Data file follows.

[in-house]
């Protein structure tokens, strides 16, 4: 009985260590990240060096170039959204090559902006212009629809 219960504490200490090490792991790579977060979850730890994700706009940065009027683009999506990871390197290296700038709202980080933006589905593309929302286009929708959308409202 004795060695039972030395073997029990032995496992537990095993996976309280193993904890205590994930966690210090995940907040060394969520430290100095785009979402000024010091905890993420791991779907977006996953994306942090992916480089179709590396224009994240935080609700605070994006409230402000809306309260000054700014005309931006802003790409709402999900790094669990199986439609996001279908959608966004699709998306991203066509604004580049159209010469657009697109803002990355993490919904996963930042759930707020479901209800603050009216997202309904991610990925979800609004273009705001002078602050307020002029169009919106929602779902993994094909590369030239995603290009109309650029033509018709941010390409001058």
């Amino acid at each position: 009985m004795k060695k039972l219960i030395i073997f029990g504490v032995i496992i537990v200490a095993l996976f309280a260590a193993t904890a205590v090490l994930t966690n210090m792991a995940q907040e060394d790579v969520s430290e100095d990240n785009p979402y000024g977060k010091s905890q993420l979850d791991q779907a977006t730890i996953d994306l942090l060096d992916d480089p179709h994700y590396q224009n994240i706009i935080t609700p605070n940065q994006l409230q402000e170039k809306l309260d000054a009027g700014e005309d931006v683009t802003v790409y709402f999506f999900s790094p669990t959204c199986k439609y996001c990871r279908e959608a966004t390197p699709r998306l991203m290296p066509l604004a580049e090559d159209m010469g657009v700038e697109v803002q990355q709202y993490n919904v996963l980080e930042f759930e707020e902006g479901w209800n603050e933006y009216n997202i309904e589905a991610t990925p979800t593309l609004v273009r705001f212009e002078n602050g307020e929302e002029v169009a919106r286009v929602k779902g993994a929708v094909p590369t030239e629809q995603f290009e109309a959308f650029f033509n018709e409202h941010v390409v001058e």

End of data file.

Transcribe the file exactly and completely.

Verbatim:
[in-house]
């Protein structure tokens, strides 16, 4: 009985260590990240060096170039959204090559902006212009629809 219960504490200490090490792991790579977060979850730890994700706009940065009027683009999506990871390197290296700038709202980080933006589905593309929302286009929708959308409202 004795060695039972030395073997029990032995496992537990095993996976309280193993904890205590994930966690210090995940907040060394969520430290100095785009979402000024010091905890993420791991779907977006996953994306942090992916480089179709590396224009994240935080609700605070994006409230402000809306309260000054700014005309931006802003790409709402999900790094669990199986439609996001279908959608966004699709998306991203066509604004580049159209010469657009697109803002990355993490919904996963930042759930707020479901209800603050009216997202309904991610990925979800609004273009705001002078602050307020002029169009919106929602779902993994094909590369030239995603290009109309650029033509018709941010390409001058």
């Amino acid at each position: 009985m004795k060695k039972l219960i030395i073997f029990g504490v032995i496992i537990v200490a095993l996976f309280a260590a193993t904890a205590v090490l994930t966690n210090m792991a995940q907040e060394d790579v969520s430290e100095d990240n785009p979402y000024g977060k010091s905890q993420l979850d791991q779907a977006t730890i996953d994306l942090l060096d992916d480089p179709h994700y590396q224009n994240i706009i935080t609700p605070n940065q994006l409230q402000e170039k809306l309260d000054a009027g700014e005309d931006v683009t802003v790409y709402f999506f999900s790094p669990t959204c199986k439609y996001c990871r279908e959608a966004t390197p699709r998306l991203m290296p066509l604004a580049e090559d159209m010469g657009v700038e697109v803002q990355q709202y993490n919904v996963l980080e930042f759930e707020e902006g479901w209800n603050e933006y009216n997202i309904e589905a991610t990925p979800t593309l609004v273009r705001f212009e002078n602050g307020e929302e002029v169009a919106r286009v929602k779902g993994a929708v094909p590369t030239e629809q995603f290009e109309a959308f650029f033509n018709e409202h941010v390409v001058e």